The Story of Storytellers
By Risana Malik
The art of storytelling is timeless and universal, and for good reason. While books and movies are all very delightful, there's something about being told a story; to hear the changing modulations in a voice from a roar to a whisper, to watch the eyebrows on a face raise and drop, to feel a myriad different imaginations at work that develops an intimacy between tale, teller and audience, which cannot be found in other media. This art has served numerous purposes over the course of human history. They were, for the longest time, the only medium by which a family or a society's history could be passed down. And who can forget the eternally popular bedtime ritual that has never failed to frighten and fascinate children everywhere?
The earliest stories, if 35000-year-old cave paintings are anything to go by, must have been simple and fundamentally the same, be they Old Stone Age people living it the Pyrenees or Aborigines in the Gibson Desert: they were anecdotes to relate hunting experiences or strange happenings, expressed using gestures and the local language, with images to aid the imagination. Which, if you think about it, isn't very different from how many stories are told even now. However, the art form has diverged magnificently over centuries and cultures, adopting a variety of new forms of expression and changing themes; some evolving rapidly before all but dying out, some struggling to survive modernisation, others still, flourishing well away from it all.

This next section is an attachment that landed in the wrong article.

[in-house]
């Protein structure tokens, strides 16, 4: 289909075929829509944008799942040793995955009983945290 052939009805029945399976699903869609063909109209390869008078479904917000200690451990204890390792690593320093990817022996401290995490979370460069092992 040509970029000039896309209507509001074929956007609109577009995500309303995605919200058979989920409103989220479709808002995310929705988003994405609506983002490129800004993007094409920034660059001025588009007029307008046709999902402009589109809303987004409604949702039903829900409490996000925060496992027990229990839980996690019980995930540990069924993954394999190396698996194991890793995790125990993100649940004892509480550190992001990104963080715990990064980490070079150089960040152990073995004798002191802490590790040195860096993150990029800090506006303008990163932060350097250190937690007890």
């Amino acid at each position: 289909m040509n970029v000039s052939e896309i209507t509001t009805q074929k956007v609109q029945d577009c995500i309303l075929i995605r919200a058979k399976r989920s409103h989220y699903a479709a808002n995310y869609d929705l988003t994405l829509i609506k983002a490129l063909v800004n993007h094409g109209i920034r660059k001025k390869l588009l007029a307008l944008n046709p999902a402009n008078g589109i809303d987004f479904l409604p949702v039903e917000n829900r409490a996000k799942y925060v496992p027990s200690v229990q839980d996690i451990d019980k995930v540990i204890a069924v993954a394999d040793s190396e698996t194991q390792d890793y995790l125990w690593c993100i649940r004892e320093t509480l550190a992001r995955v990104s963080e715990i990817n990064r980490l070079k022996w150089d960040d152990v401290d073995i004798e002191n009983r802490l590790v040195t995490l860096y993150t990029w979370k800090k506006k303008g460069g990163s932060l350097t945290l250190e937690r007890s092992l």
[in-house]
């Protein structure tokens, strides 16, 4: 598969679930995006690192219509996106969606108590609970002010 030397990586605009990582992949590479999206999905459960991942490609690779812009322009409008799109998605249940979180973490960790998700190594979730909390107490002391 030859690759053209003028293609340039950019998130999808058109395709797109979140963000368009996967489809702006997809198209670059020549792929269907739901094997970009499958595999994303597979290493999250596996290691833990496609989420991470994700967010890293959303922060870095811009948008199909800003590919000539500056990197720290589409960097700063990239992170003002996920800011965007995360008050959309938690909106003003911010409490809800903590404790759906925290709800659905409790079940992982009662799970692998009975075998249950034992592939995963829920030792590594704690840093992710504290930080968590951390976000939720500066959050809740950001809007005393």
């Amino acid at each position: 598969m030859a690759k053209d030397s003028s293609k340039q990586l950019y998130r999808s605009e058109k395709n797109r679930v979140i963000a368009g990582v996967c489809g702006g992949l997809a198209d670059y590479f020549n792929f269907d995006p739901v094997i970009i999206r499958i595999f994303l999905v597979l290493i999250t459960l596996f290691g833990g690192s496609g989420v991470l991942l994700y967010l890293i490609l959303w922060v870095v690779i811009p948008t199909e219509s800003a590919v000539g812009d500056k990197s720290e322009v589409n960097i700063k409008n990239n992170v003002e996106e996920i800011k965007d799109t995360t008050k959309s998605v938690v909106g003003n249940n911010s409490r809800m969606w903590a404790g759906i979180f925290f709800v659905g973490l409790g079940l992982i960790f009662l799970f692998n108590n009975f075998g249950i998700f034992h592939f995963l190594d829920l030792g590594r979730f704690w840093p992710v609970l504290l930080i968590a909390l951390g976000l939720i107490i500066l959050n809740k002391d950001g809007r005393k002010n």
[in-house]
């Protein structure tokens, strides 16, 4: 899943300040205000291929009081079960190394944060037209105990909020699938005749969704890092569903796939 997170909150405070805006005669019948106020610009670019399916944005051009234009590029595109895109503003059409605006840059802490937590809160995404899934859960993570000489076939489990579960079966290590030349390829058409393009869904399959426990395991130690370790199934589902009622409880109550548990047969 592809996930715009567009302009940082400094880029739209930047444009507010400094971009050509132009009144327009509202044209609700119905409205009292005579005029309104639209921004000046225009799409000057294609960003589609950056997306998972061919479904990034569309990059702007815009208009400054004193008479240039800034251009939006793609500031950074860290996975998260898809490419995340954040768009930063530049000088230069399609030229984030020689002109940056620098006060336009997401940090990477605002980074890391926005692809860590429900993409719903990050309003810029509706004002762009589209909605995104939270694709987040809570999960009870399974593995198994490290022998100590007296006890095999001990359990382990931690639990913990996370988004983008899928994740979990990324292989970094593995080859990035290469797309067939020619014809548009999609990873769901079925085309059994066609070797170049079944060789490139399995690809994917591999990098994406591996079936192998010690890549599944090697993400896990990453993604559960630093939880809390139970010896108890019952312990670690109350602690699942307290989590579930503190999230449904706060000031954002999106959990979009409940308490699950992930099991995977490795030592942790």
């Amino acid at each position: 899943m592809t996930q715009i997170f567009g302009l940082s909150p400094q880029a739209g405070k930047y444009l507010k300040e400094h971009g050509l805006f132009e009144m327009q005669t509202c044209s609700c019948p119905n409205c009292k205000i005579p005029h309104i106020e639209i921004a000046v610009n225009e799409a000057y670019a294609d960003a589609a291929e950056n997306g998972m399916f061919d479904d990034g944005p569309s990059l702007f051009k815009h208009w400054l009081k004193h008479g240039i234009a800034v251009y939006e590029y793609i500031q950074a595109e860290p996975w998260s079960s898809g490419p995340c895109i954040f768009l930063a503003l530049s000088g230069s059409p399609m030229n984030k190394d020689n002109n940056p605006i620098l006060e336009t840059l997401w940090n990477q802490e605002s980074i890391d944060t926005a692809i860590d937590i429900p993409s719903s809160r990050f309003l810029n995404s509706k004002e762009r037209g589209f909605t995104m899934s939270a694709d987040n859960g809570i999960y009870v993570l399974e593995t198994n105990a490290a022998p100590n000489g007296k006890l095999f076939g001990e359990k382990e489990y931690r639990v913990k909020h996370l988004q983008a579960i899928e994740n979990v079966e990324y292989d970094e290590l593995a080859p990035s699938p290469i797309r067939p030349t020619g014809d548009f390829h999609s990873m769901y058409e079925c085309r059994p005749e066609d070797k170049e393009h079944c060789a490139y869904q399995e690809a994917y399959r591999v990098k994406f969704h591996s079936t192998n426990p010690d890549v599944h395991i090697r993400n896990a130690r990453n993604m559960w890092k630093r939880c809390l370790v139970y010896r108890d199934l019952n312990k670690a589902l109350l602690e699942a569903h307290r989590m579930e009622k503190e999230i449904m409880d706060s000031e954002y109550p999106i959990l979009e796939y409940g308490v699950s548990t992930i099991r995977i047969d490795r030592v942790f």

Europe: the Bards
It's ironic that Europe, where the first evidence of Stone Age storytellers was discovered, and whose legends and folklore are probably the best known, should have the fewest traces of its storytelling heritage remaining.
The ancient Greeks were great ones for stories before they tired of memorising epics and started writing plays. We had Homer, from around the 8th century BC and Aesop from the 3rd. The former with his legendary epics, the latter with his fables, they were, if you like, the forerunners of the narrative stories that developed in Europe.